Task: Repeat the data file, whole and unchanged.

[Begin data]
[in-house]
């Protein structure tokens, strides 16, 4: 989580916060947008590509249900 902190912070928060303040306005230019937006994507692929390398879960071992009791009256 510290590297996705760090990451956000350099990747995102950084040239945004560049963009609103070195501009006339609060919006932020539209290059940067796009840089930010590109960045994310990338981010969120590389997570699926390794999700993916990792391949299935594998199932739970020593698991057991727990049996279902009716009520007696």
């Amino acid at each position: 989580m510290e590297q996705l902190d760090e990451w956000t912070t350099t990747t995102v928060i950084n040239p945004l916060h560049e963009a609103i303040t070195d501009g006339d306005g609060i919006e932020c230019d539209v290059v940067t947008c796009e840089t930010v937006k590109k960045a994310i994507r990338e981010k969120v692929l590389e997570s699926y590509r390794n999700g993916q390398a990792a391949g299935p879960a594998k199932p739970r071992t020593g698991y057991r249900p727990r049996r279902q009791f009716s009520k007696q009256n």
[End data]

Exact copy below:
[in-house]
């Protein structure tokens, strides 16, 4: 989580916060947008590509249900 902190912070928060303040306005230019937006994507692929390398879960071992009791009256 510290590297996705760090990451956000350099990747995102950084040239945004560049963009609103070195501009006339609060919006932020539209290059940067796009840089930010590109960045994310990338981010969120590389997570699926390794999700993916990792391949299935594998199932739970020593698991057991727990049996279902009716009520007696």
């Amino acid at each position: 989580m510290e590297q996705l902190d760090e990451w956000t912070t350099t990747t995102v928060i950084n040239p945004l916060h560049e963009a609103i303040t070195d501009g006339d306005g609060i919006e932020c230019d539209v290059v940067t947008c796009e840089t930010v937006k590109k960045a994310i994507r990338e981010k969120v692929l590389e997570s699926y590509r390794n999700g993916q390398a990792a391949g299935p879960a594998k199932p739970r071992t020593g698991y057991r249900p727990r049996r279902q009791f009716s009520k007696q009256n």